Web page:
As organizers, we send a lot of email to communicate with our colleagues, volunteers, clients, and vendors.
We've all experienced an email interaction which rubbed us the wrong way, even though the sender intends no offense. Often, something as simple as saying "please" or asking, "how are you?" can prevent an email from hitting someone the wrong way, and avoid unnecessary tension.
With that in mind, here are a few simple tips for each and every email you send to ensure email interactions are a positive experience for everyone:
- Start each email interaction with a personal check-in or warm opening.
- When making an ask of a colleague, volunteer, client, or vendor, say "please."
- Limit the use of words or phrases like "ASAP" and "immediately." Instead, use real times and deadlines.
- End emails with a thank you or friendly closing statement.
- Finally, eliminate the use of bold, underlined, multiple exclamation points, ALL CAPS, and other animated gestures unless absolutely necessary.
For example, which email would you prefer to receive?
I hope this email finds you well and rested after a busy weekend of canvassing. I'm writing to check in on the status of the canvass report for this weekend. Would you please send me the canvass report by 5 PM today?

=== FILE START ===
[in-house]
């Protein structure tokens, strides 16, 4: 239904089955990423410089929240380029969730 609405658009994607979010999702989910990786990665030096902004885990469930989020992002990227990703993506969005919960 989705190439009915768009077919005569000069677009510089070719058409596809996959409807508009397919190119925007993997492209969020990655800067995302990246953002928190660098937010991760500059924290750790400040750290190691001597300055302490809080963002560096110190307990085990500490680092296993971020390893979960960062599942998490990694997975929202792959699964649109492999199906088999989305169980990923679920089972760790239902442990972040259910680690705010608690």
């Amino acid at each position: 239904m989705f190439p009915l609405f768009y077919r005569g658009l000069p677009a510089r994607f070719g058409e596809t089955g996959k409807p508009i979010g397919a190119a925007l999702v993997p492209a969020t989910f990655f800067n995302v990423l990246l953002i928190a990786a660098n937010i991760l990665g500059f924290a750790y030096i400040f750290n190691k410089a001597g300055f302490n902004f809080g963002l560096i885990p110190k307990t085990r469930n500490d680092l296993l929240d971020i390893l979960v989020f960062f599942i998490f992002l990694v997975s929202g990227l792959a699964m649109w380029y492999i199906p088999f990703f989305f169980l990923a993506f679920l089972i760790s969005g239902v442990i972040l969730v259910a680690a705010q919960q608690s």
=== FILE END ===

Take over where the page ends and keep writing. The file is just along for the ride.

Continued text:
Thank you for your hard work this weekend. I look forward to receiving the canvass report by 5 PM today.
What is the status of the canvass report for last weekend? I don't have your report, please send it to me ASAP! It's due at 5 PM, please send ASAP!
Want to take it even further? Check out this tip on building personal relationships over email. Combine that with email etiquette, and not only will you build relationships, but you'll also keep, maintain, and grow them!
Got a tip on email etiquette? Share in the comments!
Josh Wolf is Chief Administrative Officer at NOI